Why is that? Well, by the time studio executives go to bed on Friday they pretty much know (with some measure of certainty) whether or not their film will hit their projections. Once the Friday numbers are in, from there you can almost run the numbers like a formula. Typically a film’s Friday box will be one third of its initial weekend box office. Friday represents the median number, Saturday’s numbers are usually a little higher, Sunday’s numbers are usually a bit smaller. So if you run $16.6 million x 3 you end up with an opening weekend box office for Ratatouille of about $50 million. That would be a full $10 million less than Cars $60 million and $20 million less than Brad Bird’s last film, The Incredibles’ $70 million. And if you take the opening weekend box office you can multiply it by about 3.5 to get a decent idea about where the film will finally bow out of theaters. That means that Ratatouille runs the risk of being the first Pixar film to gross less than $200 million domestic box office since A Bug’s Life’s $168 million. This just weeks after audiences proved that animation can still score big, evidenced by Shrek the Third’s take of $311 million (and counting). Ouch. It’s surprising that Ratatouille didn’t do better considering the enormous 95% fresh rating from RottenTomatoes.com and countless other critics’ enthusiasm for the film. Animation vets have been calling it the “best animated film since Pinocchio”. Wow, heady stuff. Of course things can change, but I’m just looking at the typical outcome for any given film based on opening day numbers.
Granted, a $50 million open pretty much ensures that Ratatouille will make money for Mickey and friends — just not as much as they’d like, especially when you consider that those rat themed merchandising deals aren’t going to be pulling as much weight as those for Cars did. It does kinda boggle the mind, though. It seems like Bird can’t win for losing. He makes great films that are almost universally loved by those who see them, but folks just don’t flock to see them. This isn’t an Iron Giant redux, either. Unlike Warner Brothers Disney marketed the snot out of this film. So why did less than half the people who watched Shrek the Third go see it? Is it really the rat thing? The cooking thing? No big name stars thing? Is it a French thing? Puzzling indeed.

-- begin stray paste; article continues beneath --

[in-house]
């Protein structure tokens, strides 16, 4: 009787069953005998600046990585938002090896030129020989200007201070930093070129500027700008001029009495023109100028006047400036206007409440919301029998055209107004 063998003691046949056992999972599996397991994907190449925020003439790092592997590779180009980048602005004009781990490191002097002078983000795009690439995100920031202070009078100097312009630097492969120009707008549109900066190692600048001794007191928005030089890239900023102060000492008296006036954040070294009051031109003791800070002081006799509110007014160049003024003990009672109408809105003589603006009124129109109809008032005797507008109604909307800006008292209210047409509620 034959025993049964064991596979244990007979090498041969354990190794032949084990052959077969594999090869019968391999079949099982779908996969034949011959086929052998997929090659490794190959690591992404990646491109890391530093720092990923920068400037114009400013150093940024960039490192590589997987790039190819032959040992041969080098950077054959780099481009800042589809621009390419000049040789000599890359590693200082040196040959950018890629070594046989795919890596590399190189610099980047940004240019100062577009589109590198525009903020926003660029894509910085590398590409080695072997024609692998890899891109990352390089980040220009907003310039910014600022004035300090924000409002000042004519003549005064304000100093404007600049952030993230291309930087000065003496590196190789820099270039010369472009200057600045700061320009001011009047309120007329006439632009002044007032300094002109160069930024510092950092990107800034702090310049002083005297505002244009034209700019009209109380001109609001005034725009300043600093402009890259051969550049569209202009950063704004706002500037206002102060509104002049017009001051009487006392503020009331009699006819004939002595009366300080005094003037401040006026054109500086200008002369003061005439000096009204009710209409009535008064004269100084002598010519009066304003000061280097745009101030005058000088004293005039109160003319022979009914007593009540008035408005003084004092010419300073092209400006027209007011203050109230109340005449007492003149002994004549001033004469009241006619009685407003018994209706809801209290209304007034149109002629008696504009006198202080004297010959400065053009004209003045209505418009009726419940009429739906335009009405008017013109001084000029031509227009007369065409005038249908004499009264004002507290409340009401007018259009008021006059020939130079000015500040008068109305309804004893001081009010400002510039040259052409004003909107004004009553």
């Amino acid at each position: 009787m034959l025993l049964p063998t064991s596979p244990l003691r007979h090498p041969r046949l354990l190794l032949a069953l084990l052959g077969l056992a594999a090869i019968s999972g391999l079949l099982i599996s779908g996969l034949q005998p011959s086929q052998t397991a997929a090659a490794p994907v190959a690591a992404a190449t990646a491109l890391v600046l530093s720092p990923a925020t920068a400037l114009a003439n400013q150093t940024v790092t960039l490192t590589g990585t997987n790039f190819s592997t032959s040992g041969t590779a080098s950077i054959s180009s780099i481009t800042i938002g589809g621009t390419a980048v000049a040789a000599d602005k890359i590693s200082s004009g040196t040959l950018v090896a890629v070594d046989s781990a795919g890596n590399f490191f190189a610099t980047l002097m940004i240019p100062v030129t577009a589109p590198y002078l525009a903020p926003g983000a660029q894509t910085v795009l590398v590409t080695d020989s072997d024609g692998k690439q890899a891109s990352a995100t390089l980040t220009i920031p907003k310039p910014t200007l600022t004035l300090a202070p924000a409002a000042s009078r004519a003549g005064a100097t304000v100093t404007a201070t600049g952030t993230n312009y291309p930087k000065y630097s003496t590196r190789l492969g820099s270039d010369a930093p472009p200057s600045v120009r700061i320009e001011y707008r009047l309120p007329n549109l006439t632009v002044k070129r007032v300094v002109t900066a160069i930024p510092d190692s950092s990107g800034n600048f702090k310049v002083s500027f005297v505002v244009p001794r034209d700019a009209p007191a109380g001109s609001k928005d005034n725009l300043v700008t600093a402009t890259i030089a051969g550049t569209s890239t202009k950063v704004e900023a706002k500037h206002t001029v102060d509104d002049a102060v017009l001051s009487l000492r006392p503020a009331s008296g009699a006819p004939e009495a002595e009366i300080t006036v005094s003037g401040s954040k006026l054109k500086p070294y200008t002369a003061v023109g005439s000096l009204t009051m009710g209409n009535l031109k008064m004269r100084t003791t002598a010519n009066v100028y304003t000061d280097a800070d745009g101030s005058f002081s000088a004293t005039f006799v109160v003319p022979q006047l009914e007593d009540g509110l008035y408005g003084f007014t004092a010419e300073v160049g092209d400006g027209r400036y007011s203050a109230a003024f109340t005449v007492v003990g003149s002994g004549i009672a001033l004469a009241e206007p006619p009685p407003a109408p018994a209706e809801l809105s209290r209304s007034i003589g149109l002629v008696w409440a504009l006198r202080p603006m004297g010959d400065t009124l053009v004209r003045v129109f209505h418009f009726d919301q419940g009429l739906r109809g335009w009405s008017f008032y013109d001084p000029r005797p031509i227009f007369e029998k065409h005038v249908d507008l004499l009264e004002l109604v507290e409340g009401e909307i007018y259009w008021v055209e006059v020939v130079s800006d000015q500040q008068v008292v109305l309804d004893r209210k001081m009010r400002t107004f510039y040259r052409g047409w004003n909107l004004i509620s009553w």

(note: I haven’t seen it yet. I was on a plane back to Brazil the day it came out in the U.S. It’s available here in western Brazil, but only in Portuguese. I want to see it in the original english, so I have to wait for the DVD this christmas. Poo. )
Meanwhile, Sony’s rather entertaining little ditty Surf’s Up is limping its way out to a run of about $70 million domestic box office. That’s too bad because I kinda thought it was a refreshing change of pace. I didn’t care much for the main penguin character or his love interest, but the penguin played by Jeff Bridges was nicely acted- both in voice and in puppet. Most of the things I liked about Surf was the surrounding cast of characters. There were some fun ideas and performances there. The problem was that the lead character kinda came off whiney and hard to like, which usually doesn’t translate into big money for animated films. If you make him funny and whiney then that can work, but playing him straight and whiney… not so much. I did like the mockumentary conceit, but I felt they wobbled in and out of it and the overall affect was less consistent. The water was indeed brilliantly executed, but families usually aren’t big on watching Siggraph demo reels. Still, I thought it was a fun film. It’s just too bad that it’s getting drowned by bigger waves this summer. I’ll get the DVD, though. So far Sony Animation has some pretty looking films, but they haven’t found their first big hit yet. Hopefully they don’t get discouraged and pull out of the game. It’d be nice to see them keep developing their style.
Monday July 2 Update: Well, turns out I was a wee bit generous in my guesses. Disney-Pixar’s Ratatouille turned in the lowest opening weekend box for a Pixar film in 10 years- $47.2million. Unless this thing grows legs like Finding Nemo did (it opened with $70 million but kept going strong enough to top out over $300 million) then Ratatouille is on track to pull in well less than the “normal” $200 million we’ve come to expect for a Pixar film. Again I’m kinda puzzled by it all, but I guess there’s no accounting for taste with the American film going public. *shrug*